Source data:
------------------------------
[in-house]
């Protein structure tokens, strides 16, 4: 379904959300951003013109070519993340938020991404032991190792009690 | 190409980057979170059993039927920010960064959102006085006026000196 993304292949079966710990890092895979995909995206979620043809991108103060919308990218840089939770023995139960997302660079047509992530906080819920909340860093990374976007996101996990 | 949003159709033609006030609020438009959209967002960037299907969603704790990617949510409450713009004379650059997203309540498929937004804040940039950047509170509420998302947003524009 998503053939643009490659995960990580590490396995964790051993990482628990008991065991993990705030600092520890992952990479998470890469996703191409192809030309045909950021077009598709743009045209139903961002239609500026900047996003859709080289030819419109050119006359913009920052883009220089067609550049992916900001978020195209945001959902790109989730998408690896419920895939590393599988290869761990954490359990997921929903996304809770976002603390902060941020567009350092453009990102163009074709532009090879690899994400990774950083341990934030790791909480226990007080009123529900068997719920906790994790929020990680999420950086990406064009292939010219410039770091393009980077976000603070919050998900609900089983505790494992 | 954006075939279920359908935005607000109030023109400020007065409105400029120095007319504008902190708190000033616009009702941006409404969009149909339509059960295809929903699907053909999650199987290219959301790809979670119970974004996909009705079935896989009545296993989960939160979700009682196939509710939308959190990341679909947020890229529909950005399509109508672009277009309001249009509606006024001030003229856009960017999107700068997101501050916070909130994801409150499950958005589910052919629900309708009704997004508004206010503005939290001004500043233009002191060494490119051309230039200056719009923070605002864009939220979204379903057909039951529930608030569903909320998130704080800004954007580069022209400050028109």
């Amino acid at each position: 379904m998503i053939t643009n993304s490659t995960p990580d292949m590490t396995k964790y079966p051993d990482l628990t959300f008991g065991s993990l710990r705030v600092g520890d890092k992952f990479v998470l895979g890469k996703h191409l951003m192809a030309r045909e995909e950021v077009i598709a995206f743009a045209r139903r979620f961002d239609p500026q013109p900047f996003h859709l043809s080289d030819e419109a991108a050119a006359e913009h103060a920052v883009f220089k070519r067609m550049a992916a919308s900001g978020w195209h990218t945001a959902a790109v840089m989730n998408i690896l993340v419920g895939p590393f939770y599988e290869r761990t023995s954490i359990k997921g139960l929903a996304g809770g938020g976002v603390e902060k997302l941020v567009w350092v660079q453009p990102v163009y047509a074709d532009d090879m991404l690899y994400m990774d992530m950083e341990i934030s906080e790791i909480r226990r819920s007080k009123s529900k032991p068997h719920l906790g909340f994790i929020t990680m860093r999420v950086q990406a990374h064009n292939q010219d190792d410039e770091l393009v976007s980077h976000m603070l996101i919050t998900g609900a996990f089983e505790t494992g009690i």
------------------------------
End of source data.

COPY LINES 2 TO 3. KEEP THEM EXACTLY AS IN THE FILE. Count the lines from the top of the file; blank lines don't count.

């Protein structure tokens, strides 16, 4: 379904959300951003013109070519993340938020991404032991190792009690 | 190409980057979170059993039927920010960064959102006085006026000196 993304292949079966710990890092895979995909995206979620043809991108103060919308990218840089939770023995139960997302660079047509992530906080819920909340860093990374976007996101996990 | 949003159709033609006030609020438009959209967002960037299907969603704790990617949510409450713009004379650059997203309540498929937004804040940039950047509170509420998302947003524009 998503053939643009490659995960990580590490396995964790051993990482628990008991065991993990705030600092520890992952990479998470890469996703191409192809030309045909950021077009598709743009045209139903961002239609500026900047996003859709080289030819419109050119006359913009920052883009220089067609550049992916900001978020195209945001959902790109989730998408690896419920895939590393599988290869761990954490359990997921929903996304809770976002603390902060941020567009350092453009990102163009074709532009090879690899994400990774950083341990934030790791909480226990007080009123529900068997719920906790994790929020990680999420950086990406064009292939010219410039770091393009980077976000603070919050998900609900089983505790494992 | 954006075939279920359908935005607000109030023109400020007065409105400029120095007319504008902190708190000033616009009702941006409404969009149909339509059960295809929903699907053909999650199987290219959301790809979670119970974004996909009705079935896989009545296993989960939160979700009682196939509710939308959190990341679909947020890229529909950005399509109508672009277009309001249009509606006024001030003229856009960017999107700068997101501050916070909130994801409150499950958005589910052919629900309708009704997004508004206010503005939290001004500043233009002191060494490119051309230039200056719009923070605002864009939220979204379903057909039951529930608030569903909320998130704080800004954007580069022209400050028109």
């Amino acid at each position: 379904m998503i053939t643009n993304s490659t995960p990580d292949m590490t396995k964790y079966p051993d990482l628990t959300f008991g065991s993990l710990r705030v600092g520890d890092k992952f990479v998470l895979g890469k996703h191409l951003m192809a030309r045909e995909e950021v077009i598709a995206f743009a045209r139903r979620f961002d239609p500026q013109p900047f996003h859709l043809s080289d030819e419109a991108a050119a006359e913009h103060a920052v883009f220089k070519r067609m550049a992916a919308s900001g978020w195209h990218t945001a959902a790109v840089m989730n998408i690896l993340v419920g895939p590393f939770y599988e290869r761990t023995s954490i359990k997921g139960l929903a996304g809770g938020g976002v603390e902060k997302l941020v567009w350092v660079q453009p990102v163009y047509a074709d532009d090879m991404l690899y994400m990774d992530m950083e341990i934030s906080e790791i909480r226990r819920s007080k009123s529900k032991p068997h719920l906790g909340f994790i929020t990680m860093r999420v950086q990406a990374h064009n292939q010219d190792d410039e770091l393009v976007s980077h976000m603070l996101i919050t998900g609900a996990f089983e505790t494992g009690i």